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Record #:
4155
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Once abundant in the state's waterways, freshwater mussel populations have been reduced by dams, which lower levels of shallow streams where they reside and by silt, which is created in waterways by construction and agriculture and can choke them. Freshwater mussels have a long history in the state, having been enjoyed by Native Americans along the Yadkin River over a thousand years ago.
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Record #:
4156
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Millipedes have lived in what is now North Carolina for millions of years. Ancient mountain ranges gave rise to a large number of species. Today over 100 species of the colorful creature still reside in the Appalachians. While bright colors make them attractive to predators, millipedes produce foul- tasting chemicals that make them unpalatable to their enemies.
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Record #:
4154
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One of the state's largest freshwater invertebrates is the crayfish. Thirty-five to forty crayfish species are native to the state, and five of the species are found only in North Carolina. Two of the five live only in the Tar and Neuse river basins. Crayfish are enjoyed by over 125 vertebrates, including raccoons, otters, and bass.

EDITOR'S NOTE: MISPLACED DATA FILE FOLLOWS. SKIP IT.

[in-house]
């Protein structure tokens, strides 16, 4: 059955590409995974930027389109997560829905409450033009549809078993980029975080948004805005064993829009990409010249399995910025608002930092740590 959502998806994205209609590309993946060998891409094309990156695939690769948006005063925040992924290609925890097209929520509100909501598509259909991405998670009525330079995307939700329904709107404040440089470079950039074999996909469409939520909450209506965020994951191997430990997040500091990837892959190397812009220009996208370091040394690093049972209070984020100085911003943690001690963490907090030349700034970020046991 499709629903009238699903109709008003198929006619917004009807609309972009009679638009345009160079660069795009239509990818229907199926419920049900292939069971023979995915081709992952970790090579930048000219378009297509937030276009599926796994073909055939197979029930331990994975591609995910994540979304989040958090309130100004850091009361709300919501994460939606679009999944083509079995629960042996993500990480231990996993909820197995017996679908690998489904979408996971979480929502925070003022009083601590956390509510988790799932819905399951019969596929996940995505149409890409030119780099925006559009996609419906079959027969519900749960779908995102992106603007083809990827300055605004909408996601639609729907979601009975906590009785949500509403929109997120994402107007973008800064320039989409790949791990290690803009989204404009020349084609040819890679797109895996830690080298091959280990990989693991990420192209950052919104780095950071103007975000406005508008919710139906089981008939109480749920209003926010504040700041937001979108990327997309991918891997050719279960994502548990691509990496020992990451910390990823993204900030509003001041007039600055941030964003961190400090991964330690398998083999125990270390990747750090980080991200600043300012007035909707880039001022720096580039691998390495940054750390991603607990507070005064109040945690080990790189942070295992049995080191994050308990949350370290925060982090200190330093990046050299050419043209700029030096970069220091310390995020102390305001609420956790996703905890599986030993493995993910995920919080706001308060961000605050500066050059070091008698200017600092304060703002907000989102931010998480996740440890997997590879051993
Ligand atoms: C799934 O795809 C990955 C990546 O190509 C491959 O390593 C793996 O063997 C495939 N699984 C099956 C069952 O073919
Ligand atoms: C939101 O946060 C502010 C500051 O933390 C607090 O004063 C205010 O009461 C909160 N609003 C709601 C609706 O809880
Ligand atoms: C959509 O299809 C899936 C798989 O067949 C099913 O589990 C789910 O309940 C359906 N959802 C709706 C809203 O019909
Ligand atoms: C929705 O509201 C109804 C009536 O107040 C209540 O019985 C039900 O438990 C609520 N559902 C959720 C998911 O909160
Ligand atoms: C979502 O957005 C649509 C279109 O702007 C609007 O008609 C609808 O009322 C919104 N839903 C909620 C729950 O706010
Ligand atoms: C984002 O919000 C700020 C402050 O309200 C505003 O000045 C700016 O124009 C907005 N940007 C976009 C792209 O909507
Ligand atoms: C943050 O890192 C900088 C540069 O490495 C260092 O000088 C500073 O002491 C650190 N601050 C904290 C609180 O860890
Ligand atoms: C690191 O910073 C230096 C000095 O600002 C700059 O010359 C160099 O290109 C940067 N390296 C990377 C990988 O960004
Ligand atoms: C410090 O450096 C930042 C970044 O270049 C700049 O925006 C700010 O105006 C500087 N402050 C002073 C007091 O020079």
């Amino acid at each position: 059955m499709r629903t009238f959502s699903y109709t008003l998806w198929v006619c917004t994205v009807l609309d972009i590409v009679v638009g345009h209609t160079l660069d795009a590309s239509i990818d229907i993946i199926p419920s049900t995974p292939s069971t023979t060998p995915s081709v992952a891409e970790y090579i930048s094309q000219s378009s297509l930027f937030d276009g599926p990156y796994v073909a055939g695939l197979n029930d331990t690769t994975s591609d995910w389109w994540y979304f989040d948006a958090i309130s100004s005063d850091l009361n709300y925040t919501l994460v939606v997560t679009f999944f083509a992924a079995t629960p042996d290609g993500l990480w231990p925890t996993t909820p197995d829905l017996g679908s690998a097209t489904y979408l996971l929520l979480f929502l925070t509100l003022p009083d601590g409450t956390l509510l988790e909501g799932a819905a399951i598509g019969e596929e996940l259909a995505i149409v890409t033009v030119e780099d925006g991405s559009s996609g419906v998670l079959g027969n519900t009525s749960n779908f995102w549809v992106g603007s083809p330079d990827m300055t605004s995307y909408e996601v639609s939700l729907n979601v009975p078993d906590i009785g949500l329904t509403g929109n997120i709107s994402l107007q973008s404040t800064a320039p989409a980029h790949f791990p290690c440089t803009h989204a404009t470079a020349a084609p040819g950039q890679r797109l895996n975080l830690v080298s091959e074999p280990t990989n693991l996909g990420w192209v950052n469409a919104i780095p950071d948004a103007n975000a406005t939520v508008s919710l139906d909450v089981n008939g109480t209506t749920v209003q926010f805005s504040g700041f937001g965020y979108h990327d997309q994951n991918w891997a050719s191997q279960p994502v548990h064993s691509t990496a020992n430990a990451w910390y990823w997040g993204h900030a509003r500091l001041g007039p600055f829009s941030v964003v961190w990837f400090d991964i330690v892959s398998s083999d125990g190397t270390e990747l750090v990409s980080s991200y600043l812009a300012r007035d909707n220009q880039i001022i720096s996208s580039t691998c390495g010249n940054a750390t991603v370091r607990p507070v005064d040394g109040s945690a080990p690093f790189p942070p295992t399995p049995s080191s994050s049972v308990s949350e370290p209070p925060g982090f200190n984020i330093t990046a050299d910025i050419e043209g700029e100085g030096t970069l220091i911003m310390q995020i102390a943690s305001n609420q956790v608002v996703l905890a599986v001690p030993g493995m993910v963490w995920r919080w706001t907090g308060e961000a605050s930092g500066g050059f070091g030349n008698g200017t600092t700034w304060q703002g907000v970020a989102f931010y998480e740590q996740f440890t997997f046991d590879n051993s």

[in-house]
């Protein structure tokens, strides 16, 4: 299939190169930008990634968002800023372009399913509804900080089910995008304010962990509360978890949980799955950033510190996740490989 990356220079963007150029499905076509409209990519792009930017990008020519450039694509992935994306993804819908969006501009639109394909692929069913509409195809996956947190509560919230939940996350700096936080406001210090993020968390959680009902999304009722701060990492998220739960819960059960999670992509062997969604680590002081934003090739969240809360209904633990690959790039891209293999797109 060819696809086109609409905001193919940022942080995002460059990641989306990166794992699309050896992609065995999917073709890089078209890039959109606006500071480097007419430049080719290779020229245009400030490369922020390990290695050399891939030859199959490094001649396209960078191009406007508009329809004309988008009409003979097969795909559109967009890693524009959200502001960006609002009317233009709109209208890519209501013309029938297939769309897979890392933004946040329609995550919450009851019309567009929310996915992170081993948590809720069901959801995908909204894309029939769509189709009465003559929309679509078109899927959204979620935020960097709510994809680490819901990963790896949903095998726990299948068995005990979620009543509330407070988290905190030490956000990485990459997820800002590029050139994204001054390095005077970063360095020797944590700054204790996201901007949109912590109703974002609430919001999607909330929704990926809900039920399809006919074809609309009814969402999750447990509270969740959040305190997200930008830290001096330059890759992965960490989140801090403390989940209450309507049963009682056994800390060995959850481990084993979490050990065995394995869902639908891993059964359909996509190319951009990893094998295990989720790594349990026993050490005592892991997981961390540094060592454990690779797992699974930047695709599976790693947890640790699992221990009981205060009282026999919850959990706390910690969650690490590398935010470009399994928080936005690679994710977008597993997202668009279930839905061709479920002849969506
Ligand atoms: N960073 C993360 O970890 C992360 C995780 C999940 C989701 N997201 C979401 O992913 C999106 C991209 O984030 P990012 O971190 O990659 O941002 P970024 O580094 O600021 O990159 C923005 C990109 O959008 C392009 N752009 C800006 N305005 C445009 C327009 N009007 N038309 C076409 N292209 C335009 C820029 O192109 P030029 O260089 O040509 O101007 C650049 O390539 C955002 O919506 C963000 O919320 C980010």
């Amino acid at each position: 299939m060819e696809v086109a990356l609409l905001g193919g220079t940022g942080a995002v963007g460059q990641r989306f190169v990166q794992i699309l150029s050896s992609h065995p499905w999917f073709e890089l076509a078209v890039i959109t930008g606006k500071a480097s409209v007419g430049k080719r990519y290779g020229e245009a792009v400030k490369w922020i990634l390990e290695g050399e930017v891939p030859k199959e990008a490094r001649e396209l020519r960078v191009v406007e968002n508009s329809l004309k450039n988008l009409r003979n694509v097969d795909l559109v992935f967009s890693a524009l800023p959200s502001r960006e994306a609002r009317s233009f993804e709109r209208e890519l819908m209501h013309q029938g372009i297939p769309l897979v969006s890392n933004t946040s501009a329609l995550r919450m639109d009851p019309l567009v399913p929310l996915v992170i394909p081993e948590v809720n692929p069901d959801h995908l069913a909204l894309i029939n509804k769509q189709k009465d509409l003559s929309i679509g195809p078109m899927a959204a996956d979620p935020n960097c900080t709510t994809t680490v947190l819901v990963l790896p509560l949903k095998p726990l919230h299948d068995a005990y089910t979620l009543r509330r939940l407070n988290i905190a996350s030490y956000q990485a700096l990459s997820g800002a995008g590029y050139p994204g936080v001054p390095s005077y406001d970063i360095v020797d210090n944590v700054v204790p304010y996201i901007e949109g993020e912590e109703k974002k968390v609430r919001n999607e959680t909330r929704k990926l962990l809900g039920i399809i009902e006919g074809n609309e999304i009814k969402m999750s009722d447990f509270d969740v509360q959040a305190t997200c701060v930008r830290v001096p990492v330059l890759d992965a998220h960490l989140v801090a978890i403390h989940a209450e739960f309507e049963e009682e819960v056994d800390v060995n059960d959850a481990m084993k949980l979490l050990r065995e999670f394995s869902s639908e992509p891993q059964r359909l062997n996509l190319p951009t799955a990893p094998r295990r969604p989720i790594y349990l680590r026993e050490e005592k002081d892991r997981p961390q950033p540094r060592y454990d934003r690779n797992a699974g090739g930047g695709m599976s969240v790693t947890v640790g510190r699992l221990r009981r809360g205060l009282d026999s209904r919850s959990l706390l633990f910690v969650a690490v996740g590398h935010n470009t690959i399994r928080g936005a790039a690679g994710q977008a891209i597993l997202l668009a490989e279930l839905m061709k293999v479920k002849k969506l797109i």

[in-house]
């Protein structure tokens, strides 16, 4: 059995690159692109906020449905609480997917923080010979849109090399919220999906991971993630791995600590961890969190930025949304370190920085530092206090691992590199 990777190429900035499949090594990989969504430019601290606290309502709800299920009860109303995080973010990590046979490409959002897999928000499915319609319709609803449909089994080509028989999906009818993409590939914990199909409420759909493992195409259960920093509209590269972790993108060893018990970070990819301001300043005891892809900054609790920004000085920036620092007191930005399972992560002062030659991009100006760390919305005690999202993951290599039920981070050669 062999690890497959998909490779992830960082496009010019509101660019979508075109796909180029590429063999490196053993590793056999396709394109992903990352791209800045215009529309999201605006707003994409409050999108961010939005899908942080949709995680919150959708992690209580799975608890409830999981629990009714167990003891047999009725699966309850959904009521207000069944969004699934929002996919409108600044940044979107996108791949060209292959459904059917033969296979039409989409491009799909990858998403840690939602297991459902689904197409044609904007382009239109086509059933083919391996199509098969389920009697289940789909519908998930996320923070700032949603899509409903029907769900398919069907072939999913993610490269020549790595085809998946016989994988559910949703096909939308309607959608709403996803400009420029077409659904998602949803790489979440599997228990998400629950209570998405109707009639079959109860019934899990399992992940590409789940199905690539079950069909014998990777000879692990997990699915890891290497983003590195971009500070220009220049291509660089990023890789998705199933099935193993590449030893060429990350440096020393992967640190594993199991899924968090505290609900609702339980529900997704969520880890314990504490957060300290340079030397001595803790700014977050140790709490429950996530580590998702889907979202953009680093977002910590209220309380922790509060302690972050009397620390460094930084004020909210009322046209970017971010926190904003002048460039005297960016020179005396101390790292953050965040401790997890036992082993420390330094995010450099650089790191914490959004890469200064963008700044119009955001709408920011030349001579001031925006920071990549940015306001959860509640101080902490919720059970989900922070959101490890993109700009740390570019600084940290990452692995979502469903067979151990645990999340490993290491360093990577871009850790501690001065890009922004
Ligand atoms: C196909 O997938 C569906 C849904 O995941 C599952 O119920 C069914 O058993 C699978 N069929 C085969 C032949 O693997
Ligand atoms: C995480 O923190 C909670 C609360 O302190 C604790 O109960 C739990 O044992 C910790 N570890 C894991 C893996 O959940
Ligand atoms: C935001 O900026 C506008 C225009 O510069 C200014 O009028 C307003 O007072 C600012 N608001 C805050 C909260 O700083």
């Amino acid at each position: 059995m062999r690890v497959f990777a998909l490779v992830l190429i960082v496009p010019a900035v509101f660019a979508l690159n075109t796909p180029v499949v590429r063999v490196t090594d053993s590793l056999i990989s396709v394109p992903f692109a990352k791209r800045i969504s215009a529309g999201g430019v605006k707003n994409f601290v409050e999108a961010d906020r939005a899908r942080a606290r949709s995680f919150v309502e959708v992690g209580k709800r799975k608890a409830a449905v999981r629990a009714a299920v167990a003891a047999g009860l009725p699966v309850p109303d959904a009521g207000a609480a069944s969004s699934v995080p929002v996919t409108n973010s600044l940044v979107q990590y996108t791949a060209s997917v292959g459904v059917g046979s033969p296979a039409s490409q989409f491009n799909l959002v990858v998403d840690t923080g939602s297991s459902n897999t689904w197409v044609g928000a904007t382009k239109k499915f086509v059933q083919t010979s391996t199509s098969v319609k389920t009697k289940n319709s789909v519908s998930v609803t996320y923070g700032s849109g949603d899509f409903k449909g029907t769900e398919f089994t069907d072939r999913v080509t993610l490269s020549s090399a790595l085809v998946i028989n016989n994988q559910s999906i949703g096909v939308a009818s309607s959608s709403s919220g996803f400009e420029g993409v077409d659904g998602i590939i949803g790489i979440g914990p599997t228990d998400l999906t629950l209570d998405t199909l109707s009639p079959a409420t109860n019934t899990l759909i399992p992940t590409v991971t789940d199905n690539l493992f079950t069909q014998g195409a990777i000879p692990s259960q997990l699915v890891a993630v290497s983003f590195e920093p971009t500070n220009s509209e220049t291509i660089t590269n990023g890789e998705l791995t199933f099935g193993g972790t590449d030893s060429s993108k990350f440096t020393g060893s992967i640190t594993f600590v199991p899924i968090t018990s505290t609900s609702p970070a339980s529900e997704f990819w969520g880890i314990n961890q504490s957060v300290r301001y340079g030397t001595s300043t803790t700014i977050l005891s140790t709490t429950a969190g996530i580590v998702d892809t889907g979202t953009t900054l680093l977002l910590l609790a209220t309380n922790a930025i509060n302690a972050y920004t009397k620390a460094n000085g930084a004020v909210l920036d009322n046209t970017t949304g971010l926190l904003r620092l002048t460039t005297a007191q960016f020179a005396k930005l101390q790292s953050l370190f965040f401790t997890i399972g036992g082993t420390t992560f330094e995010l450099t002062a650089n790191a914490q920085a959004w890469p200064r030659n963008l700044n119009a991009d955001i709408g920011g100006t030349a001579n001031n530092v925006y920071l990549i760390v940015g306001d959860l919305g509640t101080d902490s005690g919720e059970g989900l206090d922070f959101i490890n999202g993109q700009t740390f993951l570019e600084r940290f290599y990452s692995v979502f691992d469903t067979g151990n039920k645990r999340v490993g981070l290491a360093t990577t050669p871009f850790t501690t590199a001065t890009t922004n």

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Record #:
4537
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Floor plans and photographs describe the features visitors will see on each of the four floors in the new North Carolina Museum of Natural Sciences, which opened April 1, 2000, in Raleigh.
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Record #:
5898
Abstract:
David S. Lee, curator of birds for the North Carolina Museum of Natural Sciences, retired in the summer of 2003. Lee joined the museum in 1975. A major project of his has been a 25-year study of North Carolina seabirds. Among his many awards for his work in bird conservation is the 2000 Investigation award from International Partners in Flight.
Source:
North Carolina Naturalist (NoCar QH 76.5 N8 N68), Vol. 11 Issue 2, Summer 2003, p15, il
Record #:
9733
Abstract:
The largest privately held collection of freshwater mollusks in the nation has been donated to the North Carolina Museum of Natural Sciences in Raleigh. Collected by Herbert D. Athearn, the extensive collection of more than 23,000 lots of mollusks was previously housed in the Museum of Fluviatile Mollusks in Cleveland, Tennessee.
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Record #:
9734
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Abstract:
Burgess discusses the controversy between the U.S. Navy and local residents and environmentalists over the Navy's decision to build an outlying landing field (OLF) on 30,000 acres in Beaufort and Washington counties near the Pocosin Lakes National Wildlife Refuge. The field would be used by jet pilots to practice landings. The refuge is known for its thousands of wintering birds.